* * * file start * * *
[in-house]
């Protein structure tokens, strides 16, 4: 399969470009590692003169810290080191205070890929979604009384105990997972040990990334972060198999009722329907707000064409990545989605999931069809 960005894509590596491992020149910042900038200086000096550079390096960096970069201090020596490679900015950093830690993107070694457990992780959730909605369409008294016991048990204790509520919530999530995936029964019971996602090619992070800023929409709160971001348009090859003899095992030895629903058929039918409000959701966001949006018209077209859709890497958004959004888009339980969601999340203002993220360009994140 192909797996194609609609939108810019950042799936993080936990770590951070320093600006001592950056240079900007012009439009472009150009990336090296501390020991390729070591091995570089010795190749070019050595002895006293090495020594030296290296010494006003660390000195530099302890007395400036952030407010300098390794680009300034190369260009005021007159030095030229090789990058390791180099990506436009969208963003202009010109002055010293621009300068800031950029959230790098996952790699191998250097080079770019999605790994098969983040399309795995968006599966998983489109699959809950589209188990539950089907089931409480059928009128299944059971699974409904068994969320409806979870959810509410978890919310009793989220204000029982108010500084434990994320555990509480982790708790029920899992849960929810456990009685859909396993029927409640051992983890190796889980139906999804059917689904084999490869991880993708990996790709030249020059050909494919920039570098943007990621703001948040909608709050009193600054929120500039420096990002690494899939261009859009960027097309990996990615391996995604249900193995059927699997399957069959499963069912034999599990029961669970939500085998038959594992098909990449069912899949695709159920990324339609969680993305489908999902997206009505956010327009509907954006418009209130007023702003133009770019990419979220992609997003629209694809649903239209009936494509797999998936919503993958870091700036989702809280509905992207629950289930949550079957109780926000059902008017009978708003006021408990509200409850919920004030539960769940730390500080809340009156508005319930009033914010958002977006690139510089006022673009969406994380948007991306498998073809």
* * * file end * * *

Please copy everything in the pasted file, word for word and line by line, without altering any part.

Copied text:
[in-house]
């Protein structure tokens, strides 16, 4: 399969470009590692003169810290080191205070890929979604009384105990997972040990990334972060198999009722329907707000064409990545989605999931069809 960005894509590596491992020149910042900038200086000096550079390096960096970069201090020596490679900015950093830690993107070694457990992780959730909605369409008294016991048990204790509520919530999530995936029964019971996602090619992070800023929409709160971001348009090859003899095992030895629903058929039918409000959701966001949006018209077209859709890497958004959004888009339980969601999340203002993220360009994140 192909797996194609609609939108810019950042799936993080936990770590951070320093600006001592950056240079900007012009439009472009150009990336090296501390020991390729070591091995570089010795190749070019050595002895006293090495020594030296290296010494006003660390000195530099302890007395400036952030407010300098390794680009300034190369260009005021007159030095030229090789990058390791180099990506436009969208963003202009010109002055010293621009300068800031950029959230790098996952790699191998250097080079770019999605790994098969983040399309795995968006599966998983489109699959809950589209188990539950089907089931409480059928009128299944059971699974409904068994969320409806979870959810509410978890919310009793989220204000029982108010500084434990994320555990509480982790708790029920899992849960929810456990009685859909396993029927409640051992983890190796889980139906999804059917689904084999490869991880993708990996790709030249020059050909494919920039570098943007990621703001948040909608709050009193600054929120500039420096990002690494899939261009859009960027097309990996990615391996995604249900193995059927699997399957069959499963069912034999599990029961669970939500085998038959594992098909990449069912899949695709159920990324339609969680993305489908999902997206009505956010327009509907954006418009209130007023702003133009770019990419979220992609997003629209694809649903239209009936494509797999998936919503993958870091700036989702809280509905992207629950289930949550079957109780926000059902008017009978708003006021408990509200409850919920004030539960769940730390500080809340009156508005319930009033914010958002977006690139510089006022673009969406994380948007991306498998073809």